There is reason to be sceptical about all four and yet all remain overwhelming favourites. Barça at least have one rival of equivalent financial might; the others dwarf potential competitors, for all that people wonder whether Napoli or Dortmund might have their season.
In the past seven years, Barça, PSG, Bayern and Juve have won 25 of 28 possible league titles. Max Allegri was let go by Juve having led them to five scudetti in a row, four of them doubles, because Europe has become the only testing ground – something Real Madrid, whose record of two league titles in 11 years is scandalously bad given their financial advantages, seem to have accepted years ago.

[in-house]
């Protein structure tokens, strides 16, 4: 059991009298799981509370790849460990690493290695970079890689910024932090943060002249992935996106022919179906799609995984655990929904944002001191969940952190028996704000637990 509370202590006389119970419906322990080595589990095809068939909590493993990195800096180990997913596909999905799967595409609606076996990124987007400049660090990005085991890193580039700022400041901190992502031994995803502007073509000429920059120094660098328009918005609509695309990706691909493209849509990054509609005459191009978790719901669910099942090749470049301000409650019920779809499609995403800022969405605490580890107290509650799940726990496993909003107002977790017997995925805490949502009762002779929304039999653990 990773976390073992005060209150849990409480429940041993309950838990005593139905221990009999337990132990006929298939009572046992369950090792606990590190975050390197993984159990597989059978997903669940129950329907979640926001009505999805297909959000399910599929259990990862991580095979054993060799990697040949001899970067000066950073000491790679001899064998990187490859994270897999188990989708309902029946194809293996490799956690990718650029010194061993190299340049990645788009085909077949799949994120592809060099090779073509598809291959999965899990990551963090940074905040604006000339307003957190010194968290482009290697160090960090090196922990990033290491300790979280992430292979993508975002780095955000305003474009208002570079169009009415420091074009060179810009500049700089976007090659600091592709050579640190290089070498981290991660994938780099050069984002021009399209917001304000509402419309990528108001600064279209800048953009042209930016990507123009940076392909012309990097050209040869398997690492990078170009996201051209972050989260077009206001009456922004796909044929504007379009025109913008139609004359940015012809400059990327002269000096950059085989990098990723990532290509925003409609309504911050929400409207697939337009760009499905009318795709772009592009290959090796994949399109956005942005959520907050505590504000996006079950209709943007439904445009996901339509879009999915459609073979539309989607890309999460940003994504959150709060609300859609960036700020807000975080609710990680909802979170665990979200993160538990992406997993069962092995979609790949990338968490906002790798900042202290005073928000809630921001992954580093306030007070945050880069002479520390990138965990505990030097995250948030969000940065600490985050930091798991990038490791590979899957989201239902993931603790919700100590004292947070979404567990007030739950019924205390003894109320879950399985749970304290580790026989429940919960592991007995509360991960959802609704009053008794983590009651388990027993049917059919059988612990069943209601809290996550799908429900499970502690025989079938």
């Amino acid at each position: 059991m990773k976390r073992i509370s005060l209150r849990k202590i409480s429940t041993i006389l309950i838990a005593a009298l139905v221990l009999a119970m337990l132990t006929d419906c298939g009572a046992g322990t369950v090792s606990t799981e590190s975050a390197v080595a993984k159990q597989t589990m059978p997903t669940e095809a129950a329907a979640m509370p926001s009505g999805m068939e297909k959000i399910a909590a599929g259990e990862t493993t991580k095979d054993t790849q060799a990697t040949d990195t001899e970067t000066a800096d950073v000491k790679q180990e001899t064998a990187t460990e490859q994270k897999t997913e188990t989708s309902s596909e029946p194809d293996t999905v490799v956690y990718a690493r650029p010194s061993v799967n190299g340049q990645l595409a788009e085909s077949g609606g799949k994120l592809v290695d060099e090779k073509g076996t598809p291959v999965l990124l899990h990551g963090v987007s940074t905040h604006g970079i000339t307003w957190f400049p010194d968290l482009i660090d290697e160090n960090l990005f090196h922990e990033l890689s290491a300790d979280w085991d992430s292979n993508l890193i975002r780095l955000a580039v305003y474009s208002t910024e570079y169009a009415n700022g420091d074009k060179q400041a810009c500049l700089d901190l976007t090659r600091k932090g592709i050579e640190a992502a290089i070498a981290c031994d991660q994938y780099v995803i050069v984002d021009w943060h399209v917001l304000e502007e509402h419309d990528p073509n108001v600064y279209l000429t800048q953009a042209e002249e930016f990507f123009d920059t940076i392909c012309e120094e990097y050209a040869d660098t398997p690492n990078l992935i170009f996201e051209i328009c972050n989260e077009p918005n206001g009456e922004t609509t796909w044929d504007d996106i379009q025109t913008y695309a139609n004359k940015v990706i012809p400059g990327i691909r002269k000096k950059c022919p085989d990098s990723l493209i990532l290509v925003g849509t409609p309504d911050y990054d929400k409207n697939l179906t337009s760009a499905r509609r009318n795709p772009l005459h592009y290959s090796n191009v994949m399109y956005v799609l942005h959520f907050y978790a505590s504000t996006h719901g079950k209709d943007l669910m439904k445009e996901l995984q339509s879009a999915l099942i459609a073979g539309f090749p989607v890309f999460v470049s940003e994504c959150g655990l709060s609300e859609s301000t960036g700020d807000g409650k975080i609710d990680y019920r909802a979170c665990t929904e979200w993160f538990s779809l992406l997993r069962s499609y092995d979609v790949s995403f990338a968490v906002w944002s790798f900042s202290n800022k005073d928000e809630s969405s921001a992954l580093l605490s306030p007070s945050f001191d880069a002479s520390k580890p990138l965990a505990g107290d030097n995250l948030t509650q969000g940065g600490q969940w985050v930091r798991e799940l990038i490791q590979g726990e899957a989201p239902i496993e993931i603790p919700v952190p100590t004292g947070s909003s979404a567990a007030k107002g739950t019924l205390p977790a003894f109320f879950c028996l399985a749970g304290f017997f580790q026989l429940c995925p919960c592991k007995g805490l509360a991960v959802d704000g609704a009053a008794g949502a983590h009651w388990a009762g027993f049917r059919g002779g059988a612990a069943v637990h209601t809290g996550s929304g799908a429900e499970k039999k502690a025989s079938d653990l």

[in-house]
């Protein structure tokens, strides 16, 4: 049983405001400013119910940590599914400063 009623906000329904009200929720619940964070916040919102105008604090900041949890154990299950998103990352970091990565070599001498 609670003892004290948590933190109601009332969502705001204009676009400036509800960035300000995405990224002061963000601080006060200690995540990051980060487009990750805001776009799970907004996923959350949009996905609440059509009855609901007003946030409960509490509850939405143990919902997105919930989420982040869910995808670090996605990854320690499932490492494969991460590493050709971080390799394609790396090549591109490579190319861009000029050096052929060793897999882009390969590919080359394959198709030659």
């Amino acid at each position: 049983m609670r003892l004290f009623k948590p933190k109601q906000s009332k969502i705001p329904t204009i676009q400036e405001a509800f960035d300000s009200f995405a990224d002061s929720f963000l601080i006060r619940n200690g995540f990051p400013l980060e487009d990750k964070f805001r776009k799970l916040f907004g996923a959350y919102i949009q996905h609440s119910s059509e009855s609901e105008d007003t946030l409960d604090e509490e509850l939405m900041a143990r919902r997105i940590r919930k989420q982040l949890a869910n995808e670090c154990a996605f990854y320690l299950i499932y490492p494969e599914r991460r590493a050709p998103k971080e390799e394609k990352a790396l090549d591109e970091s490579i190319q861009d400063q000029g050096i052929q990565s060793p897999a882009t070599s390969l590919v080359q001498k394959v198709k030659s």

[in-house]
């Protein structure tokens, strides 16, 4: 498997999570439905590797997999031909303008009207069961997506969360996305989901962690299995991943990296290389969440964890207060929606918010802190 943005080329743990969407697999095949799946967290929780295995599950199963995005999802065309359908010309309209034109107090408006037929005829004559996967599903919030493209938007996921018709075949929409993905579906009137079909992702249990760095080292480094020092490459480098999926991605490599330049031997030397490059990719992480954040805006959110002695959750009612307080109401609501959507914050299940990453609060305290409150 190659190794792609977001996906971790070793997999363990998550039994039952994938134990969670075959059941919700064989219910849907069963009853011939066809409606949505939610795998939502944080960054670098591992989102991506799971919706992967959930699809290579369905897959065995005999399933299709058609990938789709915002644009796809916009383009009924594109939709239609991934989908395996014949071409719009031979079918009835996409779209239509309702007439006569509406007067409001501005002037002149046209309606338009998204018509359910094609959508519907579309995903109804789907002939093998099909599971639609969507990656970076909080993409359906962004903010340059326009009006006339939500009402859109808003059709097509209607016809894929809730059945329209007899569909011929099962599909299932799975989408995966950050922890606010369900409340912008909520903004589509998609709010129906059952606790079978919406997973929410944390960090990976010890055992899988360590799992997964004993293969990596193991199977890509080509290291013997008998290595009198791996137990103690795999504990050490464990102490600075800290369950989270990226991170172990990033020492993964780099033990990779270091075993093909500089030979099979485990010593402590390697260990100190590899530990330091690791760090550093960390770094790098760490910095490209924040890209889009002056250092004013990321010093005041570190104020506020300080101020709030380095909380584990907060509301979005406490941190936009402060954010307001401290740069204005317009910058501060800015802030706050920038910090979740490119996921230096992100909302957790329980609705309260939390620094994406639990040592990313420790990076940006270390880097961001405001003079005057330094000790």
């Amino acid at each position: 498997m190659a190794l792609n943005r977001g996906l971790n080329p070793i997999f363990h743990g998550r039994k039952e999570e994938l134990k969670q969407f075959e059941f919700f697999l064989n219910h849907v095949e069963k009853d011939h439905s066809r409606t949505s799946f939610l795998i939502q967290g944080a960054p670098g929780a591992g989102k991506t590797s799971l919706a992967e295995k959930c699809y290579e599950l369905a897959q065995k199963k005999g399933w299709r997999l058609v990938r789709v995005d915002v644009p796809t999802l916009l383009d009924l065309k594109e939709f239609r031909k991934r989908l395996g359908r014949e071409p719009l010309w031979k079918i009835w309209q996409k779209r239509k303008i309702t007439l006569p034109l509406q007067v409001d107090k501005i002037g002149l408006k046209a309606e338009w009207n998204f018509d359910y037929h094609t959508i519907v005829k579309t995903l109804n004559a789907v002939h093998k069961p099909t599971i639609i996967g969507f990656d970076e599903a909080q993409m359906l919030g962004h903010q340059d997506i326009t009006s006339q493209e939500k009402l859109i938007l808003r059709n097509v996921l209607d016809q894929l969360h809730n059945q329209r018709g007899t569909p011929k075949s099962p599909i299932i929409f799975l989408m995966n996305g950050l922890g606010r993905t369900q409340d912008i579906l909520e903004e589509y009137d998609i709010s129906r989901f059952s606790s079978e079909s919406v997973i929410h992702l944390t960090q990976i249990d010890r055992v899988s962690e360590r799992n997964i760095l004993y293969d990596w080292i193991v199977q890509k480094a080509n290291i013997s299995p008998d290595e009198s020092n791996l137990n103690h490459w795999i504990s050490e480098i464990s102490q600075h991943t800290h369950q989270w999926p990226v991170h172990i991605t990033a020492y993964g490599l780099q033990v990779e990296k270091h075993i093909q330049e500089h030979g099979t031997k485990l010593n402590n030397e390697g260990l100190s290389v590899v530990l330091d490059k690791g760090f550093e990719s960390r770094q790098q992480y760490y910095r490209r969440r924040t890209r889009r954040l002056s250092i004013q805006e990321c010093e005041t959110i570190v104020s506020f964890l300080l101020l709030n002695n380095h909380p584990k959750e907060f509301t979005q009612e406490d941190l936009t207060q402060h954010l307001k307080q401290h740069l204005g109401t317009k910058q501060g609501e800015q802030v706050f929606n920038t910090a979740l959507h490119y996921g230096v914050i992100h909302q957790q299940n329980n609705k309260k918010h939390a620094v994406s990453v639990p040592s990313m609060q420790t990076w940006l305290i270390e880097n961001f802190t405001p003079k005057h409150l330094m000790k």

Of course the non-Premier League elite like the idea of a super-league, with the proposals to transform the Champions League into four groups of eight, perhaps with protected places, a fairly obvious stepping stone towards that.
English clubs do not seem especially keen, understandably given how the Premier League model is so lucrative. English fans, by and large, seem appalled by the prospect but England has always been a little different. English football has always supported more professional clubs than elsewhere, had a sense of them as hubs of their community, and the notion that a small handful of big teams should dominate is relatively new. Manchester United, the most successful English side, have won only 16.7% of all league titles: compare that to Bayern (50%), Real Madrid (37.5%) or Juventus (30.4%).